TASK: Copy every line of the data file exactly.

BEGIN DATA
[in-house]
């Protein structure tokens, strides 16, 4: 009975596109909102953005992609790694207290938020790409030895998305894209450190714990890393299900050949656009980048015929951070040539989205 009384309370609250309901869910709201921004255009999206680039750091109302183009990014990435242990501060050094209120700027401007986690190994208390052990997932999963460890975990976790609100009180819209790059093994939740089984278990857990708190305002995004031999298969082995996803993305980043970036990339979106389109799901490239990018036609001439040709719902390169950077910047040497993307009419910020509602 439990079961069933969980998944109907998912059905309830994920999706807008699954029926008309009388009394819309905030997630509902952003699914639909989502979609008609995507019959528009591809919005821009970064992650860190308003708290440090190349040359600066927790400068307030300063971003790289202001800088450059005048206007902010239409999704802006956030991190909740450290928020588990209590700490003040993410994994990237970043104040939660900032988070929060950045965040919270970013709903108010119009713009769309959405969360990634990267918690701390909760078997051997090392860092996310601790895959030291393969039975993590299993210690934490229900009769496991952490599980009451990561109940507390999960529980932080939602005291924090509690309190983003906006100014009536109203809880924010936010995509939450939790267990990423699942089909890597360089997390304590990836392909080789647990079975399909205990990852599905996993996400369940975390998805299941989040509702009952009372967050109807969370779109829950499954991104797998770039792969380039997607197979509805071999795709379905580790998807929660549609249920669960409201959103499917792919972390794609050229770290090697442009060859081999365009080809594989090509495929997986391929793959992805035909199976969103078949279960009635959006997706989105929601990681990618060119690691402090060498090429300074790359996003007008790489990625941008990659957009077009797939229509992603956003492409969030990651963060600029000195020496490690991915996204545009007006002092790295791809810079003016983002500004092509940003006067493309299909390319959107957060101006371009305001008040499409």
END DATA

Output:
[in-house]
């Protein structure tokens, strides 16, 4: 009975596109909102953005992609790694207290938020790409030895998305894209450190714990890393299900050949656009980048015929951070040539989205 009384309370609250309901869910709201921004255009999206680039750091109302183009990014990435242990501060050094209120700027401007986690190994208390052990997932999963460890975990976790609100009180819209790059093994939740089984278990857990708190305002995004031999298969082995996803993305980043970036990339979106389109799901490239990018036609001439040709719902390169950077910047040497993307009419910020509602 439990079961069933969980998944109907998912059905309830994920999706807008699954029926008309009388009394819309905030997630509902952003699914639909989502979609008609995507019959528009591809919005821009970064992650860190308003708290440090190349040359600066927790400068307030300063971003790289202001800088450059005048206007902010239409999704802006956030991190909740450290928020588990209590700490003040993410994994990237970043104040939660900032988070929060950045965040919270970013709903108010119009713009769309959405969360990634990267918690701390909760078997051997090392860092996310601790895959030291393969039975993590299993210690934490229900009769496991952490599980009451990561109940507390999960529980932080939602005291924090509690309190983003906006100014009536109203809880924010936010995509939450939790267990990423699942089909890597360089997390304590990836392909080789647990079975399909205990990852599905996993996400369940975390998805299941989040509702009952009372967050109807969370779109829950499954991104797998770039792969380039997607197979509805071999795709379905580790998807929660549609249920669960409201959103499917792919972390794609050229770290090697442009060859081999365009080809594989090509495929997986391929793959992805035909199976969103078949279960009635959006997706989105929601990681990618060119690691402090060498090429300074790359996003007008790489990625941008990659957009077009797939229509992603956003492409969030990651963060600029000195020496490690991915996204545009007006002092790295791809810079003016983002500004092509940003006067493309299909390319959107957060101006371009305001008040499409």